The Meiji Revolution Research Paper

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1. The Meiji Revolution (1853–77)

Meiji (‘Enlightened Government’) is the era name adopted in 1868 by the new government that overthrew Japan’s previous military government of the Tokugawa shoguns (bakufu) and re-adopted the emperor as the country’s sovereign. Since 1853, when Matthew C. Perry, Commander of the American Squadron to the China Seas and Japan, first put military pressure on Japan to open up its borders to foreign intercourse, the country had been quickly incorporated into the world’s capitalist system. For the small feudal state that Japan had been up to that moment, the problem was to find a way to survive as an independent country and to decide on the type of state that would be able to deal with world capitalism and the international relations of East Asia. The great political and social changes that were the result of the political struggle, which developed around this problem, we shall call here the Meiji Revolution. The year 1877, when the last rebellion of the samurai class was suppressed, we shall consider the year of its completion. The political struggle can be divided into three stages.

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2. The First Stage: The Overthrow of the Bakufu (1853–68)

The bakufu’s authority was greatly damaged by the fact that it had been forced to open up the country to intercourse with foreign powers. In order to stabilize its political foundation, the bakufu asked the daimyo, or feudal lords of Japan, for their opinions and groped towards achieving some kind of consensus among the daimyo class as a whole. On the other hand, it wanted to clarify the legitimacy of its own national government by strengthening its connection with the emperor in Kyoto, who nominally still was Japan’s monarch. Moreover, the bakufu began to employ military drills in the Western style and made a start to build its own navy tutored by naval officers from Holland. However, when the news that a joint English and French squadron which had just defeated China in the Second Opium War was about to visit Japan in 1858, the bakufu buckled under this military pressure to sign treaties allowing free trade with the United States, Holland, Russia, England, and France. What is more, these treaties were unequal treaties in that they included clauses on extraterritoriality and fixed tariffs that denied Japan its legal and tax autonomy. The bakufu sought ratification of the treaties from Emperor Komei, but the emperor refused on the ground that Japan would cease to exist as an independent state if this attitude of acquiescence to the demands of the foreigners were to persist. As a result, the discussion about Japan’s existence as a nation-state became divided between those supporting the bakufu and those backing the position of the emperor.

As a result of the opening, in 1859, of the harbors of Yokohama, Nagasaki, and Hakodate to free trade, Japan was quickly absorbed into the world’s capitalist system. Prices rose precipitously, and the markets of the country were thrown into confusion. Voices denouncing the signing of the treaties and the bakufu’s policy of submission to the foreigners arose not only among the members of the ruling class, but also among well-to-do farmers and merchants, and so became a protest of the Japanese people as a whole. As a result, the bakufu lost confidence in its ability to rule the country. By contrast, the idea of a government that would take a hard line towards the foreigners and make the bakufu cooperate with that effort was gaining in popularity among those supporting Emperor Komei, who continued to refuse to ratify the treaties. Powerful daimyo, who, in their turn, were thinking of taking up the right to govern the country themselves, were also found supporting this idea.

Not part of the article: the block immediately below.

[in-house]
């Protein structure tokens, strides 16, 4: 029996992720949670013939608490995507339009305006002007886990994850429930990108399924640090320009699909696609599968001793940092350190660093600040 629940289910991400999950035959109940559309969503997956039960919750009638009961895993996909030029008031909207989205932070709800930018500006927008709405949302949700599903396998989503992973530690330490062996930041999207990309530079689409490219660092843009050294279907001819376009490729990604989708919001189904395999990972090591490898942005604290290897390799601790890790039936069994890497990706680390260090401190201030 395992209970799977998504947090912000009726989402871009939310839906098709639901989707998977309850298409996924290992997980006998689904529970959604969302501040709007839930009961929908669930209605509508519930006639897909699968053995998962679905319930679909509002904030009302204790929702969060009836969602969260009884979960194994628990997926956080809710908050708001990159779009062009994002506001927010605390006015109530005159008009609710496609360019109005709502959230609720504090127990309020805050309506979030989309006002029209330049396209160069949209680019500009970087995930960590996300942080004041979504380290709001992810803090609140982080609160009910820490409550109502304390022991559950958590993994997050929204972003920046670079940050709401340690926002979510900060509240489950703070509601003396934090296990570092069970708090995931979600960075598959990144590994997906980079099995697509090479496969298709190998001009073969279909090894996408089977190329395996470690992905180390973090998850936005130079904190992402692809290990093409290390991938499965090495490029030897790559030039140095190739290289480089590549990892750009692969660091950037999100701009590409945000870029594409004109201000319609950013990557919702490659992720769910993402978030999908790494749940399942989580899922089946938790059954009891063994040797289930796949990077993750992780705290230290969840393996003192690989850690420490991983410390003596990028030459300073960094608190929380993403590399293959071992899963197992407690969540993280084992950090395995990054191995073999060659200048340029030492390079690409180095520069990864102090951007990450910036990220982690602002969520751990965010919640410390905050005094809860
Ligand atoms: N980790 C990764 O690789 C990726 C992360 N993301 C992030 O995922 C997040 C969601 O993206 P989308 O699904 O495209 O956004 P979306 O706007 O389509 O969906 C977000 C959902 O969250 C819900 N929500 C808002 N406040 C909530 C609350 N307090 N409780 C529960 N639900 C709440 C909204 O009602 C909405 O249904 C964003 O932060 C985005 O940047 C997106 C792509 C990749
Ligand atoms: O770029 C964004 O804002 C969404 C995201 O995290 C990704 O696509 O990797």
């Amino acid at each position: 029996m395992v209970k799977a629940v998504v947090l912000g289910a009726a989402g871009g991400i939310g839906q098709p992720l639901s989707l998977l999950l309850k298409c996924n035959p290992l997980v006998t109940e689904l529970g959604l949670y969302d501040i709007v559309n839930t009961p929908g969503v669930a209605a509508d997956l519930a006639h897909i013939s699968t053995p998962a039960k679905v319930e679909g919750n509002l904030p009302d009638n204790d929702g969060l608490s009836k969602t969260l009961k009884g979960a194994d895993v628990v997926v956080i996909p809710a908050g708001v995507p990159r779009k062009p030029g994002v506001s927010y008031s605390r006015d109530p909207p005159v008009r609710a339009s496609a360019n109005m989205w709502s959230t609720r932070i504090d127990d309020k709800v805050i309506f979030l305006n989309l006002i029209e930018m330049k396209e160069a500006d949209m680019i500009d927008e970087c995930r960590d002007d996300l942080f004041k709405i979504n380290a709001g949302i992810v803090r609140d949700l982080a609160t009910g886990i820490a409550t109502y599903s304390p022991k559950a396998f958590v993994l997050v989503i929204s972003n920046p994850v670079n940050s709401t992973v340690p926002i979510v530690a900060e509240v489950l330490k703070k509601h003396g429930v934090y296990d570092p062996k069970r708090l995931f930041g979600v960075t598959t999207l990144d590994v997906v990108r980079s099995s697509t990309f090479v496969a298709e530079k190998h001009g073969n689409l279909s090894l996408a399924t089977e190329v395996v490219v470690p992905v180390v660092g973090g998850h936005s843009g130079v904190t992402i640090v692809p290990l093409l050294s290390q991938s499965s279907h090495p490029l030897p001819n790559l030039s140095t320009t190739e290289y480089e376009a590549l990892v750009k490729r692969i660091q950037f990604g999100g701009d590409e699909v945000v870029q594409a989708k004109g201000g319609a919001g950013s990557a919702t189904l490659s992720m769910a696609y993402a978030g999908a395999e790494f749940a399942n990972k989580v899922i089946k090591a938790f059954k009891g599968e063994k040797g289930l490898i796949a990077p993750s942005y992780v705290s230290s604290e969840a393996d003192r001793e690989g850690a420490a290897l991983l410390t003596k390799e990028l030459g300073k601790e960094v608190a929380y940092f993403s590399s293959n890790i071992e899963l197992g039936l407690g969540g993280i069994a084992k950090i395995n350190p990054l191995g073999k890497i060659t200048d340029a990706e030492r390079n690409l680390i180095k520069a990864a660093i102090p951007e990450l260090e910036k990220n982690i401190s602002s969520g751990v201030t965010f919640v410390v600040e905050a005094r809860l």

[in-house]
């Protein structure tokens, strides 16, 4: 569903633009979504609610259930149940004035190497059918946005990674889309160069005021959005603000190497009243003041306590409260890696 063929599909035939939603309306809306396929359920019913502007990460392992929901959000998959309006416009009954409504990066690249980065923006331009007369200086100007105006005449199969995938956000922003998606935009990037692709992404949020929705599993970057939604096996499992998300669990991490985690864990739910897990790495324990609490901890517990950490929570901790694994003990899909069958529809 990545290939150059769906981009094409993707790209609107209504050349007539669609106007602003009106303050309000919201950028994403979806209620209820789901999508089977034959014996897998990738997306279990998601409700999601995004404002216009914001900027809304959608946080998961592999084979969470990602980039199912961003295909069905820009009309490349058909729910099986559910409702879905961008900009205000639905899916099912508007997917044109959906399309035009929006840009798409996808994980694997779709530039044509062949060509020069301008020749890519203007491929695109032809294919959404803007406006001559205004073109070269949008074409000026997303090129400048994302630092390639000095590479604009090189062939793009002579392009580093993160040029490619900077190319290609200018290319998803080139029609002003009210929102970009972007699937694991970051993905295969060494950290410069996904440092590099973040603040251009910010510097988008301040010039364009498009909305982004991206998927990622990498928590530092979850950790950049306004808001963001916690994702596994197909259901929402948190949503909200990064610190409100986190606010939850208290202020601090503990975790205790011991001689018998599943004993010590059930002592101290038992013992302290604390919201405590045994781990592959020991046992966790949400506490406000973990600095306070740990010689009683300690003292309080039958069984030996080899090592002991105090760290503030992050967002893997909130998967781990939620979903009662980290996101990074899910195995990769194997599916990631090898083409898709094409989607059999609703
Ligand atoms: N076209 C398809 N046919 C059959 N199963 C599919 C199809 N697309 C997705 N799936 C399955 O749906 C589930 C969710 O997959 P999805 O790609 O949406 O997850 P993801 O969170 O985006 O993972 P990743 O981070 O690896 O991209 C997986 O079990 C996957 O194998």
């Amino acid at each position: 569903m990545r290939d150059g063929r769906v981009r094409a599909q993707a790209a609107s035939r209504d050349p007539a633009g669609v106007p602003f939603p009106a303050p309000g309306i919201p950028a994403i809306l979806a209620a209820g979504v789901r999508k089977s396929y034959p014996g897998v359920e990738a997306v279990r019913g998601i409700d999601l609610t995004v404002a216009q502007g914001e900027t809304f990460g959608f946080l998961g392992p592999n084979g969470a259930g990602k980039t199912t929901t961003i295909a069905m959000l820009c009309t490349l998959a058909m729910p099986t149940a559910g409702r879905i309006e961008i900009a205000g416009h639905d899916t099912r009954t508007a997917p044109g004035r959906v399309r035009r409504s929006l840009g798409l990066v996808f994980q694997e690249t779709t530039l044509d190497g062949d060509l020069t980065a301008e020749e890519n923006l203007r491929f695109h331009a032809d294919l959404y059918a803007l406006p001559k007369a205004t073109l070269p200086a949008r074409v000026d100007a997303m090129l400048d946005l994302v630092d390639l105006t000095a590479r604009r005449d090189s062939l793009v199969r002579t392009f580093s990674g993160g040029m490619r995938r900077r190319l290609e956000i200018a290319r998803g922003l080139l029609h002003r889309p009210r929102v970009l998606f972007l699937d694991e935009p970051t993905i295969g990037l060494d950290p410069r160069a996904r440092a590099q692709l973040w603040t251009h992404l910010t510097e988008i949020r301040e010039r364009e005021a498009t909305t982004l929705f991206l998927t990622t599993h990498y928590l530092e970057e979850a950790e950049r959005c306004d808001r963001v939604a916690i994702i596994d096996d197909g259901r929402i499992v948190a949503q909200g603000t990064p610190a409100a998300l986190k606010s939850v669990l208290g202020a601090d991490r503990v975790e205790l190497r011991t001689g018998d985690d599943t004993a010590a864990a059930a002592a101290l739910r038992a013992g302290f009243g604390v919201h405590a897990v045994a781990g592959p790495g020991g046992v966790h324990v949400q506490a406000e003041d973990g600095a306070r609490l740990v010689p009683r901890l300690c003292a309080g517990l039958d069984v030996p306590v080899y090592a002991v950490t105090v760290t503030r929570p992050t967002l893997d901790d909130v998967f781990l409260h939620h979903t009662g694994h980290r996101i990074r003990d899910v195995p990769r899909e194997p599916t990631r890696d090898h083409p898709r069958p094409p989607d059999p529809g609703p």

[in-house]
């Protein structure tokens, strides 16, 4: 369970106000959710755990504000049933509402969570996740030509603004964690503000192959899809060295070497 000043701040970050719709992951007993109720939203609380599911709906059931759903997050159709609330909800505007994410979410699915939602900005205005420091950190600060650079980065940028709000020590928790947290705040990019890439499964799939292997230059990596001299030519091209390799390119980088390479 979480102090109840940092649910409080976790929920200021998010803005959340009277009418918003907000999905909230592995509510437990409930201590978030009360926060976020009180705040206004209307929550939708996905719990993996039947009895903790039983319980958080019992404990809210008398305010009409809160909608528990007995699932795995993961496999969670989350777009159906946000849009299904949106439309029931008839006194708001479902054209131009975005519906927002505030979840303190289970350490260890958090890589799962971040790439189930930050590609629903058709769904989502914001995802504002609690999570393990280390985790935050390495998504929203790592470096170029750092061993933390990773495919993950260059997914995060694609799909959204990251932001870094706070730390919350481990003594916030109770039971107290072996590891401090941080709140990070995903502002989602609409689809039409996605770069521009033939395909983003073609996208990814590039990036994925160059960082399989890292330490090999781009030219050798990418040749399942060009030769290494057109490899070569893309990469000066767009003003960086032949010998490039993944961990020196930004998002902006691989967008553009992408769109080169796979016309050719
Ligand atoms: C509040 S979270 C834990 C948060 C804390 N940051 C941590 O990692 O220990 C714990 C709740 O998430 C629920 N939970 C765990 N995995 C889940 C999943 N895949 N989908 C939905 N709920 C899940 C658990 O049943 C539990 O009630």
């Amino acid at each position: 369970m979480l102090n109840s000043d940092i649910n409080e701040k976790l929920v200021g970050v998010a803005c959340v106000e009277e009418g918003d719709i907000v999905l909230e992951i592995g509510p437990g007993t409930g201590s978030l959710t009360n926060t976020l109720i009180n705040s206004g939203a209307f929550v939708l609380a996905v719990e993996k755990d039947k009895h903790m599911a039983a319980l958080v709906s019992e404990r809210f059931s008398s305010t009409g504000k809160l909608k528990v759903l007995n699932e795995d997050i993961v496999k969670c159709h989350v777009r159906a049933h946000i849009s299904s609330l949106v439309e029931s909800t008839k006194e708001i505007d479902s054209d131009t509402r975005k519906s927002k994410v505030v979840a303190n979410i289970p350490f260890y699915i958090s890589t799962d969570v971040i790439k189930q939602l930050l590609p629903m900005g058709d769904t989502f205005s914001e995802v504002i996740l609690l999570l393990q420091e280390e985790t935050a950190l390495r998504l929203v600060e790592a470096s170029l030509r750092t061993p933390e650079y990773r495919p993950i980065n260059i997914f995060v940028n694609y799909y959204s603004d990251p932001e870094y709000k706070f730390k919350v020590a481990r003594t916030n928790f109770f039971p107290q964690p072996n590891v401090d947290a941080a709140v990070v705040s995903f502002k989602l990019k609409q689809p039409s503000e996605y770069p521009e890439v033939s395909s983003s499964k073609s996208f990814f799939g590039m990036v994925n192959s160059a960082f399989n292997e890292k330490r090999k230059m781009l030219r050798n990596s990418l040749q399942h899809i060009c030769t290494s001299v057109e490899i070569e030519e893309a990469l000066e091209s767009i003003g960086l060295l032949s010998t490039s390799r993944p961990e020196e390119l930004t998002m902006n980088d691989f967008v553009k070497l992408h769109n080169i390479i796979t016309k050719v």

Warriors of the faction that proposed radical military reforms wanted to throw out the foreigners even more badly. They were of the opinion that there was no military advantage to be gained just by superficially adopting Western-style drilling methods, while keeping the old feudal system linking military ranks with family background. They stressed that Japan should aim to modernize its army while engaged in actual battle, and so they wanted to use war to accomplish internal reform. Thus, in June of 1863, radicals from the domain of Choshu first attacked foreign shipping in the Straits of Shimonoseki in order to force the shogun to take military action against the foreigners, for the country’s leadership in such matters was considered to be his responsibility. However, this type of behavior by the radical warriors, which showed no regard for the feudal order, frightened Emperor Komei and the highest officials of his court. They proceeded, in September of 1863, to chase the Choshu warriors from Kyoto with the help of the warriors from the Aizu domain in north-eastern Japan, which traditionally supported the bakufu.

On the other hand, the Great Powers of Europe and the United States, which had concluded treaties with Japan, would not allow a native movement that aimed to break away from world capitalism by military force. Therefore, they decided to complete Japan’s incorporation into the world’s capitalist system by dealing its radical faction some harsh blows. In August of 1863, an English naval squadron attacked the home base of the Satsuma at Kagoshima. Next, in September of 1864, a joint naval force of English, French, American, and Dutch warships attacked the strategic port of Shimonoseki in Choshu. This fief had been declared an ‘Enemy of the Imperial Court’ by Emperor Komei, because its soldiers had entered the capital against his will. Moreover, in November of 1865, the joint naval force of these four nations penetrated Osaka Bay, and obtained from Emperor Komei, through military pressure, the ratification of the treaties. Thus, Satsuma and Choshu both painfully experienced Western military power at first hand. They were, therefore, also the first to understand that, in order to resist foreign pressure, it would be necessary to bundle the power of the entire Japanese people through the establishment of a unified nation-state. They became convinced that, as a first step to accomplish this, they should take immediate and drastic measures to reform their military forces.